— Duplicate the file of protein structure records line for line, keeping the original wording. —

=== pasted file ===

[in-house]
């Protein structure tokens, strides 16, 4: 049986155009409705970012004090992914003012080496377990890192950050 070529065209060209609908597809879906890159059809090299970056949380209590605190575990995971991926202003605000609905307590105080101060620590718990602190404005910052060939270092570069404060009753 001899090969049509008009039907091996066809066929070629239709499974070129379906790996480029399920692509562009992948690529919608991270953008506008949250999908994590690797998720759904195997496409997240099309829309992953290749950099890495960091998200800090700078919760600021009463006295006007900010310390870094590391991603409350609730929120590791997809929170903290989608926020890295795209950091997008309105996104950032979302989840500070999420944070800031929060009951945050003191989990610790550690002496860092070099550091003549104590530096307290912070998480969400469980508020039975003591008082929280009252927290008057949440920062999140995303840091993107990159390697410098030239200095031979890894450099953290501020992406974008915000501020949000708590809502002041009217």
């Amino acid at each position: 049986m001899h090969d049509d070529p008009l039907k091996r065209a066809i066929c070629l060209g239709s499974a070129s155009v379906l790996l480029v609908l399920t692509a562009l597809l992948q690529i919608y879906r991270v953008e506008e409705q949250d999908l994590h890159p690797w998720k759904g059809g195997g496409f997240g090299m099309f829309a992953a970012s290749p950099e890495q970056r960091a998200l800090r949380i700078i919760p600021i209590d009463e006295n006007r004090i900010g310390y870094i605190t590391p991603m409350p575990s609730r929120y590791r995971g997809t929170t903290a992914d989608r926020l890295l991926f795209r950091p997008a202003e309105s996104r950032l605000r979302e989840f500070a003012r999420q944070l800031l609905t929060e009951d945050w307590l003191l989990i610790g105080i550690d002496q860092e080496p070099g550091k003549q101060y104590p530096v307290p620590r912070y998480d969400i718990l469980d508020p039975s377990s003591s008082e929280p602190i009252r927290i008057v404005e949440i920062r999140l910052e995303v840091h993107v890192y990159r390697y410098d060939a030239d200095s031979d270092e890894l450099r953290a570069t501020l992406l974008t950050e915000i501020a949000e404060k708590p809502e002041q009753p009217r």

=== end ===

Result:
[in-house]
């Protein structure tokens, strides 16, 4: 049986155009409705970012004090992914003012080496377990890192950050 070529065209060209609908597809879906890159059809090299970056949380209590605190575990995971991926202003605000609905307590105080101060620590718990602190404005910052060939270092570069404060009753 001899090969049509008009039907091996066809066929070629239709499974070129379906790996480029399920692509562009992948690529919608991270953008506008949250999908994590690797998720759904195997496409997240099309829309992953290749950099890495960091998200800090700078919760600021009463006295006007900010310390870094590391991603409350609730929120590791997809929170903290989608926020890295795209950091997008309105996104950032979302989840500070999420944070800031929060009951945050003191989990610790550690002496860092070099550091003549104590530096307290912070998480969400469980508020039975003591008082929280009252927290008057949440920062999140995303840091993107990159390697410098030239200095031979890894450099953290501020992406974008915000501020949000708590809502002041009217």
């Amino acid at each position: 049986m001899h090969d049509d070529p008009l039907k091996r065209a066809i066929c070629l060209g239709s499974a070129s155009v379906l790996l480029v609908l399920t692509a562009l597809l992948q690529i919608y879906r991270v953008e506008e409705q949250d999908l994590h890159p690797w998720k759904g059809g195997g496409f997240g090299m099309f829309a992953a970012s290749p950099e890495q970056r960091a998200l800090r949380i700078i919760p600021i209590d009463e006295n006007r004090i900010g310390y870094i605190t590391p991603m409350p575990s609730r929120y590791r995971g997809t929170t903290a992914d989608r926020l890295l991926f795209r950091p997008a202003e309105s996104r950032l605000r979302e989840f500070a003012r999420q944070l800031l609905t929060e009951d945050w307590l003191l989990i610790g105080i550690d002496q860092e080496p070099g550091k003549q101060y104590p530096v307290p620590r912070y998480d969400i718990l469980d508020p039975s377990s003591s008082e929280p602190i009252r927290i008057v404005e949440i920062r999140l910052e995303v840091h993107v890192y990159r390697y410098d060939a030239d200095s031979d270092e890894l450099r953290a570069t501020l992406l974008t950050e915000i501020a949000e404060k708590p809502e002041q009753p009217r």